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No holiday has ever been as good as the Easter in 2008 where I decided I wanted to visit The Snake Farm and then go on a fake safari so I could feed some zebras out my car window. 
After that, I got out of the car and went and talked to a giraffe for a while even though he didn’t talk back to me :( 

No holiday has ever been as good as the Easter in 2008 where I decided I wanted to visit The Snake Farm and then go on a fake safari so I could feed some zebras out my car window. 

After that, I got out of the car and went and talked to a giraffe for a while even though he didn’t talk back to me :( 

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Debated long and hard about what notebook I’d buy myself as a celebratory gift and I picked this one. 

Debated long and hard about what notebook I’d buy myself as a celebratory gift and I picked this one

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Last night I discovered some hateful messages about me. Not to my face, of course. 
And it just reminded me why I feel strongly about supporting and encouraging other women, rather than spending my time tearing them to shreds. 

Last night I discovered some hateful messages about me. Not to my face, of course. 

And it just reminded me why I feel strongly about supporting and encouraging other women, rather than spending my time tearing them to shreds. 

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On the blog, I’m talking about my choice to change careers and some of the triumphs and challenges I’ve had working in libraries. 

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Remember when Lana gave us a new song and video to kick off the week and how that was a forerunner of an awesome week?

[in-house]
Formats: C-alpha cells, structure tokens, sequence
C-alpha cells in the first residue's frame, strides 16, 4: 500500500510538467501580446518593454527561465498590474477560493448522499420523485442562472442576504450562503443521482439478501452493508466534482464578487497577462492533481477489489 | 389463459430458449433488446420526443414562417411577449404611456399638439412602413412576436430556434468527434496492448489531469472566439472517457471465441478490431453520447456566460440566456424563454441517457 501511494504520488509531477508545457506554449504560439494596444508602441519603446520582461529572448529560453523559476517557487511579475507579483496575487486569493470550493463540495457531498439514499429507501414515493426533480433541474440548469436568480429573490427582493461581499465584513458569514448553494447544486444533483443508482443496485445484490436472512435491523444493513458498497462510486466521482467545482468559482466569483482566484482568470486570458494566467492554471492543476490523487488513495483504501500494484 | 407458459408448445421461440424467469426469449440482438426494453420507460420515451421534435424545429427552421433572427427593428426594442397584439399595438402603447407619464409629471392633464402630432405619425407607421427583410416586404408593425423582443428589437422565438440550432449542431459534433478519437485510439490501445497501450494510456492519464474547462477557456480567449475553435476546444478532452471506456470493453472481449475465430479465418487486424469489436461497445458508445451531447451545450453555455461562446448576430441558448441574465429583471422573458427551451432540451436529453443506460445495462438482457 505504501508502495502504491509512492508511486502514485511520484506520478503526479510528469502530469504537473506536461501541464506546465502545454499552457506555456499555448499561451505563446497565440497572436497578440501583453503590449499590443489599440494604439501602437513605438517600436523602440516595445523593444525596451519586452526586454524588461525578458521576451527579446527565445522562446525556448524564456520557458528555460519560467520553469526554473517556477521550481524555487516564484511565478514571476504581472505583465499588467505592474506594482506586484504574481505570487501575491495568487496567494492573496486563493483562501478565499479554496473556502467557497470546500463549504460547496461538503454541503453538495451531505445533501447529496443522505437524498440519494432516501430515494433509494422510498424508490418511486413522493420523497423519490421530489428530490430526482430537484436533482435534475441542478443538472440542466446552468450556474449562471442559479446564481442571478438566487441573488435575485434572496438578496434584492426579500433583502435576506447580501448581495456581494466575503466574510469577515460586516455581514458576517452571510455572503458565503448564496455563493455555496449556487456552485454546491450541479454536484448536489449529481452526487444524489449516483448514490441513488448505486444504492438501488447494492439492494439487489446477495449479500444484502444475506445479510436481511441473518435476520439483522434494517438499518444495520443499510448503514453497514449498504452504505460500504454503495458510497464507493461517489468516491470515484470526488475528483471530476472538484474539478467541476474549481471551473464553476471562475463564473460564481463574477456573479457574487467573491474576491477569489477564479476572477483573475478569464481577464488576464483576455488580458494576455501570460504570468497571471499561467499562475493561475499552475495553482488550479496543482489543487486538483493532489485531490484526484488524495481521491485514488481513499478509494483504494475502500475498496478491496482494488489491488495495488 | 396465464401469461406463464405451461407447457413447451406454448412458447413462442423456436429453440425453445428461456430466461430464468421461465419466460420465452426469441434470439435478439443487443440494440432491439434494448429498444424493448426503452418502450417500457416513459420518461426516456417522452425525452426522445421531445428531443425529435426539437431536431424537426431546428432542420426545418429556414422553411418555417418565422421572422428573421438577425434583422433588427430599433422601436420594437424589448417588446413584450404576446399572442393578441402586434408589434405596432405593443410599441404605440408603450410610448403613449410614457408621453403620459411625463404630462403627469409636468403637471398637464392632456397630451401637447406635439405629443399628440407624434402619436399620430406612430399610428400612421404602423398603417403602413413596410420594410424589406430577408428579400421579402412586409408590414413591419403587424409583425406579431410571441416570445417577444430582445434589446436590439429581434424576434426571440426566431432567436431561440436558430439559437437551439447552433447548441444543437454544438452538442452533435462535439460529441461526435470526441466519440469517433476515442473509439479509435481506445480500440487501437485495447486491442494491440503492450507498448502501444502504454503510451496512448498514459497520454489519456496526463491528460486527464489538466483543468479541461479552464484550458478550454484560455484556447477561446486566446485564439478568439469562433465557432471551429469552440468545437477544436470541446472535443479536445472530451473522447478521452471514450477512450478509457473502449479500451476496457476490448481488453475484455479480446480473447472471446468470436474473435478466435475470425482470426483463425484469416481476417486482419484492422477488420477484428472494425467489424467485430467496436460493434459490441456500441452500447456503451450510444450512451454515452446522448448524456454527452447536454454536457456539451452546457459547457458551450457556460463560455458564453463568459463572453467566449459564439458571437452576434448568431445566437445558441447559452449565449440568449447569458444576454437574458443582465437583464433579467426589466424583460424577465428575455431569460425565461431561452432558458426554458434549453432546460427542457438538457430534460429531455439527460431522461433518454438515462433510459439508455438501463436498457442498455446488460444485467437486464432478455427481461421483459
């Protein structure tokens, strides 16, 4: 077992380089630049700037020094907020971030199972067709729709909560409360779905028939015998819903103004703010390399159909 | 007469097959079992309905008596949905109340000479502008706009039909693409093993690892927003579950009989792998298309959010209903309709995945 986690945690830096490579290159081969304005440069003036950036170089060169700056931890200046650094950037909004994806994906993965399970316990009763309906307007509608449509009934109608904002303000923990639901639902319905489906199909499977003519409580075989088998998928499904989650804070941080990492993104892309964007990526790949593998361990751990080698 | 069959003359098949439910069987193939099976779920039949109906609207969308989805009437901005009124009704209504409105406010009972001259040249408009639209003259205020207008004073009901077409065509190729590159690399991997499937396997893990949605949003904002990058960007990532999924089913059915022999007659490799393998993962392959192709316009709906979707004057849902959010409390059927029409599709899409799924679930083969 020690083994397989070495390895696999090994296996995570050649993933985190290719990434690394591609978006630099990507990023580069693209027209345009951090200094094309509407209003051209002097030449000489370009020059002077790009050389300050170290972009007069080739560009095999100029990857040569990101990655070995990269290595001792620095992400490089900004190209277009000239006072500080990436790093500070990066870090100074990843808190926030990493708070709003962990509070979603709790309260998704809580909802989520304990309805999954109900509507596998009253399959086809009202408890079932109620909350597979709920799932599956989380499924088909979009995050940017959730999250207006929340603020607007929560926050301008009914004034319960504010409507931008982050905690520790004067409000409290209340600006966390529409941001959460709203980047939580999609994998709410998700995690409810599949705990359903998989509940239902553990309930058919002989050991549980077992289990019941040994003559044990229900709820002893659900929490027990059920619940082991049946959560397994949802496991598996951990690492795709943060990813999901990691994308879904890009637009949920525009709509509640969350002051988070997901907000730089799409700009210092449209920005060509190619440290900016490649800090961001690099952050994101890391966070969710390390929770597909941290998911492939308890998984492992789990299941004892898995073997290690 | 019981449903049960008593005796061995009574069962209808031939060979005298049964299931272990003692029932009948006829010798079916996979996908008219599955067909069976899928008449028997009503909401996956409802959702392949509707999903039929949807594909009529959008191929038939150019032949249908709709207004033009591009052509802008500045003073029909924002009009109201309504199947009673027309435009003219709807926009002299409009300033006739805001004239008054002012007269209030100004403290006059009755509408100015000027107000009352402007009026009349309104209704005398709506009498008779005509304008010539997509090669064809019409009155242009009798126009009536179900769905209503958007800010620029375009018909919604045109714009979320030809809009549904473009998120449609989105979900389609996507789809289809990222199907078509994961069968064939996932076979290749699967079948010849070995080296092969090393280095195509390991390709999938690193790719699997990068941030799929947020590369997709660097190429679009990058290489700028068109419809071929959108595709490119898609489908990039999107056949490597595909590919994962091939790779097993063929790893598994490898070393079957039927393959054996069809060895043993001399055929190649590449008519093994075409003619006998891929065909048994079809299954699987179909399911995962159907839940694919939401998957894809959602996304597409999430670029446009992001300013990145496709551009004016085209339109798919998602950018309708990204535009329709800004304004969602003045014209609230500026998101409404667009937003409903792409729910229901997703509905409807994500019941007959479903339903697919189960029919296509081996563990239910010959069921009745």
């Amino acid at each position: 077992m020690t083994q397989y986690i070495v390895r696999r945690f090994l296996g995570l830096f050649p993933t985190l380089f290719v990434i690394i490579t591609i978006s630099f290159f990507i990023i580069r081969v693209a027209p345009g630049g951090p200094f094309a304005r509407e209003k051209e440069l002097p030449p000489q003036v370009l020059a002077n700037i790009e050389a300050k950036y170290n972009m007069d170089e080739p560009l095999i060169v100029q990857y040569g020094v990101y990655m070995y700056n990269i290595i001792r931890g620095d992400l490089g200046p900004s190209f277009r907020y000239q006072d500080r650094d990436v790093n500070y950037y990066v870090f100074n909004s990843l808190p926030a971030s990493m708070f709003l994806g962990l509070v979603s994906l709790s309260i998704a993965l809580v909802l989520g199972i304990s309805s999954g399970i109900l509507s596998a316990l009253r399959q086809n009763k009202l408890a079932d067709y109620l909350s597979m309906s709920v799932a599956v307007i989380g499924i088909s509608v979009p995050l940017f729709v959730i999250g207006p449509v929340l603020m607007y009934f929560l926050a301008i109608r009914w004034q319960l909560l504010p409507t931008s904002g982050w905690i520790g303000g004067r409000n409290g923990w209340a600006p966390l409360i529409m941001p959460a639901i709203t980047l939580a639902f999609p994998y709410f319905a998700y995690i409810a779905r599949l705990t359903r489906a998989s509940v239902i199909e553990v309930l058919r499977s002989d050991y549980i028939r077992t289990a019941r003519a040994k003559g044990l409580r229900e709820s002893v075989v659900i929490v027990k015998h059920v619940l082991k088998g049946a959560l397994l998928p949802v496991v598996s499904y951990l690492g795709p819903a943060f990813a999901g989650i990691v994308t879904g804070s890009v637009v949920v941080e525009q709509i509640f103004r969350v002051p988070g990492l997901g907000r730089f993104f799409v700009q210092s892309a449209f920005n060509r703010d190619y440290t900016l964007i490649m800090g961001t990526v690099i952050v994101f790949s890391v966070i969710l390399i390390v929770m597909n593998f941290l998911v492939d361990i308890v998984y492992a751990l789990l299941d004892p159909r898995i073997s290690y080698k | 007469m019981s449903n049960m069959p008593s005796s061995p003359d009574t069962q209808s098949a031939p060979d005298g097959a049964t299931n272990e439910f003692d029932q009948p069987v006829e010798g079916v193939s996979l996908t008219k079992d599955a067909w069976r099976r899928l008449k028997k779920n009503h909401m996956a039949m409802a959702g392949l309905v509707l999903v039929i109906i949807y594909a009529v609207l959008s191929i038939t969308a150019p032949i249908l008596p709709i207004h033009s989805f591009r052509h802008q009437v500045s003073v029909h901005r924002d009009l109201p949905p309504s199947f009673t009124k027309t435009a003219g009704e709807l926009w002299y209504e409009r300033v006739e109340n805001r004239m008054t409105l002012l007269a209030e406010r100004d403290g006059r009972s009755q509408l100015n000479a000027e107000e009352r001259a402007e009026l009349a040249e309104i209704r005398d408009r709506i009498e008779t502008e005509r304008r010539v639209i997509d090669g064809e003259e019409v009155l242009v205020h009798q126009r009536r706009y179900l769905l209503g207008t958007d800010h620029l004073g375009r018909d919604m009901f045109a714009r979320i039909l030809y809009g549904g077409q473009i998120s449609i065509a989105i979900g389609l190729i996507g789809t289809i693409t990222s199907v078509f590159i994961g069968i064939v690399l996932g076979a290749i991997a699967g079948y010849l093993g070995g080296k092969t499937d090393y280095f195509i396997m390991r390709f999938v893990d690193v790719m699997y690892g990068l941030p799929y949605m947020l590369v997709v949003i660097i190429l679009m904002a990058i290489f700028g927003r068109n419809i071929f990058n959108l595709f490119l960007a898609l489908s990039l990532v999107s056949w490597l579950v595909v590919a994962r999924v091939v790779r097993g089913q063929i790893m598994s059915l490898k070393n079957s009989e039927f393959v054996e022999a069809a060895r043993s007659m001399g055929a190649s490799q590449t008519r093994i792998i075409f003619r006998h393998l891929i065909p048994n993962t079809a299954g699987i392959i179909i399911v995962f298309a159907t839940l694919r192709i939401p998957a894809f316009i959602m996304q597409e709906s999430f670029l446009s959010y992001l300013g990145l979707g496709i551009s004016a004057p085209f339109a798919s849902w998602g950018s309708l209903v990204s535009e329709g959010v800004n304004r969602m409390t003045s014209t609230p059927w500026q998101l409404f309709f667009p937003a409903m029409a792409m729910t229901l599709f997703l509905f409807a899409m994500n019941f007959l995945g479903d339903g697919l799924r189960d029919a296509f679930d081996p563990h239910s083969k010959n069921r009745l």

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A Tired Rant About “Female” Writers

roxanegay:

I have seen this list of 21 women authors you “should be reading,” passed around. I  have thoughts about the composition of the list, though I am thrilled to see Elliott Holt named because I loved her debut novel last year.  

No two lists will ever be the same and this list at least makes an attempt at diversity, albeit a… hmm… narrow sort of diversity, right? Like, no African American women? No Latinas? No South Asian writers? And at what point do we stop using Amy Tan and Louise Erdrich as the sole beacons of literary light for people who look like them? To be clear, these women are absolutely women of color (along with Smith, Adichie, Danticat, Selasi) you should be reading, but they are not the only ones.

We shouldn’t be reading anyone JUST because they are a woman or black or Asian or queer or any other mark of identity. We should be reading such that we can look at what you consume and recognize a diversity of perspectives from writers hailing from a diversity of backgrounds and ways of seeing the world. 

I have also been thinking about the ReadWomen2014 campaign. I have been thinking, “What a sad state of affairs it is, that people need to be reminded or instructed to read women.” If you need this reminder or instruction, I mean, come on! What is going on there?

It is exhausting that we are still trying to convince a certain segment of the population that women are equal to men, that women deserve respect and fair consideration in all professional and creative and personal realms. It is especially frustrating in the literary community, because I am part of this community. These are my people, or at least, that’s what I would hope.

I cannot believe we need to count and point out worthy women writers like we’re begging for scraps at the table of due respect and consideration. 

Sadly, we are there or we wouldn’t be reminding each other to Read Women and look at this list of great women and that list of great South Asian writers and this other list of queer writers you should know. And I, for one, will continue to read these lists and learn from them and contribute to them because the need is significant.